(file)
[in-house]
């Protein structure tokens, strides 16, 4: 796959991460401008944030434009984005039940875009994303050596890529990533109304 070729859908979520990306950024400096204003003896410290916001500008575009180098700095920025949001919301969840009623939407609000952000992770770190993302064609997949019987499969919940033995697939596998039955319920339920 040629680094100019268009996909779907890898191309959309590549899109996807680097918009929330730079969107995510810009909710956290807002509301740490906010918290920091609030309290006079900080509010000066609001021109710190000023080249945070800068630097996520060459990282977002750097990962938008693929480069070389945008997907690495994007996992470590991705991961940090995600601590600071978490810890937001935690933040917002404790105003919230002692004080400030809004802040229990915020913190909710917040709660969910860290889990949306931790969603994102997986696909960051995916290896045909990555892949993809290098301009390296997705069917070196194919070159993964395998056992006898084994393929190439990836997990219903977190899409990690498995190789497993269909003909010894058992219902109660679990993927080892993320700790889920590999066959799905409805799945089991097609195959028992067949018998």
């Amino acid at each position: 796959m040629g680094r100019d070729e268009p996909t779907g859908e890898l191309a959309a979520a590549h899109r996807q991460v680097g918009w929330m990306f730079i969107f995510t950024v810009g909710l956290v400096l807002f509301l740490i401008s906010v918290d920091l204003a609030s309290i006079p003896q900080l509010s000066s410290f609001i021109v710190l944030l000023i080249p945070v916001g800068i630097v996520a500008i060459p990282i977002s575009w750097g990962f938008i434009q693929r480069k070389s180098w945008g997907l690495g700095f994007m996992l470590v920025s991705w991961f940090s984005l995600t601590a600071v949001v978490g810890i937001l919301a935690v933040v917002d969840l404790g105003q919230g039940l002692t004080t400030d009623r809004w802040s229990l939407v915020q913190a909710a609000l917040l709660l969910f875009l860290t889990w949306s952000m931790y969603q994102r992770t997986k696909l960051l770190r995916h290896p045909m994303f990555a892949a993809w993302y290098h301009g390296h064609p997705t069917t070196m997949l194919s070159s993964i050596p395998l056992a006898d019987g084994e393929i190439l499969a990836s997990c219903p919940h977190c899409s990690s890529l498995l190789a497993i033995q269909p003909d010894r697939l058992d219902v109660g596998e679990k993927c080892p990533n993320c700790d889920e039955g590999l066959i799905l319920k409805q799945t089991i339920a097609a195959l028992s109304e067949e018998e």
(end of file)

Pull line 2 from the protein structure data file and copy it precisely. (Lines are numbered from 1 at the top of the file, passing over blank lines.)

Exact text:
């Protein structure tokens, strides 16, 4: 796959991460401008944030434009984005039940875009994303050596890529990533109304 070729859908979520990306950024400096204003003896410290916001500008575009180098700095920025949001919301969840009623939407609000952000992770770190993302064609997949019987499969919940033995697939596998039955319920339920 040629680094100019268009996909779907890898191309959309590549899109996807680097918009929330730079969107995510810009909710956290807002509301740490906010918290920091609030309290006079900080509010000066609001021109710190000023080249945070800068630097996520060459990282977002750097990962938008693929480069070389945008997907690495994007996992470590991705991961940090995600601590600071978490810890937001935690933040917002404790105003919230002692004080400030809004802040229990915020913190909710917040709660969910860290889990949306931790969603994102997986696909960051995916290896045909990555892949993809290098301009390296997705069917070196194919070159993964395998056992006898084994393929190439990836997990219903977190899409990690498995190789497993269909003909010894058992219902109660679990993927080892993320700790889920590999066959799905409805799945089991097609195959028992067949018998």